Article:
It’s always interesting to spend time in another country, especially one that is same-same-yet-different to my one. It’s often the subtleties in how the small bits of life get lived.
Ladders to the roof
All Finnish homes have ladders to the roof, specifically to the chimneys. Harry reckoned it was for cleaning the chimneys. We confirmed this over dinner with our friends. Insurance requires regular cleaning of chimneys. Simple.
I spent most of my youth in the UK and Ireland where chimneys were common, but ne’er a roof ladder. I do remember the chimney fires 🔥
Apartment blocks at home in Australia have all the letterboxes in a cluster outside the building. In Finland each apartment door has a letterbox, amazes me. Although my sample was small, two apartment blocks in fact, so subject to further research.
I’m pretty sure that Helsinki day travel pass also includes access to shared-use bicycles (further investigation needed).
Yesterday we left Helsinki and Harry drove us to Hanko, the most southerly point of Finland, it’s almost the most southwesterly place as well.
It’s a picturesque town, at the end of a peninsula, with beaches facing south, west and north. This, along with the many, many islands, would be a great area to explore by sea kayak. Close to the waterfront are a few old and pretty villas, some were visited by the Russian nobility in the late 19th century when the town was a popular spa resort. Also close to the water are new apartment blocks, apparently favoured by wealthy Helsinkionites.
We didn’t have a lot of time in Hanko, it’s a place to which I would happily return to wander the local beaches, parks and streets. Harry drove us further north to where our friends have their sea-side summerhouse. Again, to me, this “sea” appeared lake-like. They had prepared the sauna for us so it was divine to sit on the timber bench and allow the heat and humidity build. And no, we didn’t brave a dip into the sea afterwards! Standing in the cool air was sufficient.
Dinner started late, and lasted well into the early hours of today. Time spent eating, drinking, chatting, discussing and laughing.
This morning we returned to the table for more companionable feasting with these fine friends. Then we visited a local church constructed from granite, wandered the graveyard and walked a trail through the forest. The Finnish tax on religion was discussed. All taxpayers here pay tax, via the tax office, to the Lutheran Church, or to the Finnish Orthodox Church. It is possible to opt out. In our friends’ time they had to make a formal declaration that they were leaving the Church. (This process was simplified in 2003). It interests me to learn of how our countries are different despite the many similarities.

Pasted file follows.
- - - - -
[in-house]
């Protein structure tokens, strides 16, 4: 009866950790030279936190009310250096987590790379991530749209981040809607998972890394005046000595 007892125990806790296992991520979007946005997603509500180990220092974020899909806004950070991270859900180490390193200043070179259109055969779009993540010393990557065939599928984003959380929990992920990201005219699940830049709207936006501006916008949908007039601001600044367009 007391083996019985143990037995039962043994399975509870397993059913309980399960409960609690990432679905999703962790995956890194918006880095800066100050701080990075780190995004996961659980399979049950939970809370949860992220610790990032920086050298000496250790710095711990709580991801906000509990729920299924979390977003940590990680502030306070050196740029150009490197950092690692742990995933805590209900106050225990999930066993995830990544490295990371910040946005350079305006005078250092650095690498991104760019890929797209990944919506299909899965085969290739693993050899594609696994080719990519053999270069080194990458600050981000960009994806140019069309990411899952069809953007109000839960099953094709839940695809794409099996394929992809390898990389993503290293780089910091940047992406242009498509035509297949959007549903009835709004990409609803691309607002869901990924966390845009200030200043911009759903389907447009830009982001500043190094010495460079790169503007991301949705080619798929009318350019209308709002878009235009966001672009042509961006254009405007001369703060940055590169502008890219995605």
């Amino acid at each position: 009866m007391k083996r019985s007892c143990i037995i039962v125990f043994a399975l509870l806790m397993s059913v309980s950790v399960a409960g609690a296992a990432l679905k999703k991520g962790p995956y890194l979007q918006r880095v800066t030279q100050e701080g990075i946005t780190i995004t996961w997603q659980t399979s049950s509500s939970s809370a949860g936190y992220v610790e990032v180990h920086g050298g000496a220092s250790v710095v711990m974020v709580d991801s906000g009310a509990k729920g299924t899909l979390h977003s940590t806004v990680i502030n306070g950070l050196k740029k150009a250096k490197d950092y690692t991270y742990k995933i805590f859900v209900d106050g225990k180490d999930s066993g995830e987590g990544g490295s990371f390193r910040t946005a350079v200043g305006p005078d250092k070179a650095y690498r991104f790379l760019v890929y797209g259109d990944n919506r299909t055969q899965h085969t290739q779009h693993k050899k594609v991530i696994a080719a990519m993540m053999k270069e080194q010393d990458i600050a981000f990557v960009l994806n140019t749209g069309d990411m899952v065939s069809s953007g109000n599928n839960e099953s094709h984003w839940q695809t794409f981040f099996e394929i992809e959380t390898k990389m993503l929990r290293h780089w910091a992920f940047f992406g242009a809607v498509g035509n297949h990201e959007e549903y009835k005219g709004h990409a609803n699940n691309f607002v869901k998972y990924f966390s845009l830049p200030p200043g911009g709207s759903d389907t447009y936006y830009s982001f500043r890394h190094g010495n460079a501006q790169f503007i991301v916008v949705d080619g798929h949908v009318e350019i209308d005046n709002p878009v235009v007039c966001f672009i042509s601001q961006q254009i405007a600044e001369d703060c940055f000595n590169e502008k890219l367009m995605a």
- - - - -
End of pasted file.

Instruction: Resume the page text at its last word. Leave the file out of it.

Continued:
Whilst driving through the Finnish countryside we observed many tractors out working the fields, busy at the start of the growing season. The birch trees have suddenly sprouted out a light-green fuzz of leaves.
From the bits that I have seen, the country landscapes of Finland are quite homogenous. Same species of trees, same brown tilled soils between low clumps and hills of trees. Houses and barns of mostly oxide red, with some in pale yellows and a smattering of light blues. No fences, apart from those protecting the motorways from moose and deer.
Returning to Helsinki was a smooth ride along the motorway at 120km per hour.
We’ve made it, flown from Sydney to Helsinki via Singapore. Well-masked all the way, hopefully avoiding the SARS2 virus, I guess we’ll know for sure in a few days. At Sydney International terminal, the busy departure area was well-organised with plenty of staff at hand to direct travellers to the correct check-in desk. The chaos of travel at Easter not in evidence.
The journeys went well. Only seven hours for the first flight. A few hours in Singapore felt surreal. We did step outside the terminal, though not for long with 30’C and high humidity. The second flight was about thirteen hours, many of them spent in twilight as the plane was kept dim and the passengers mostly slept.
We arrived at Helsinki, the nicest of the three airports. Its calm and quiet, especially the toilets (no noisy hand dryers), was just what I needed being in that zone of sleep deprivation and travel fatigue. A lot of the public furniture was soft and inviting to lounge on, unlike the hard and make-you-sit-straight offerings of many airports. A final wave of paperwork and we were outdoors and finally unmasked.
Our rental car is a hybrid Toyota Yaris. With cries of “Keep right!” and the onboard sat-nav set, Harry took off.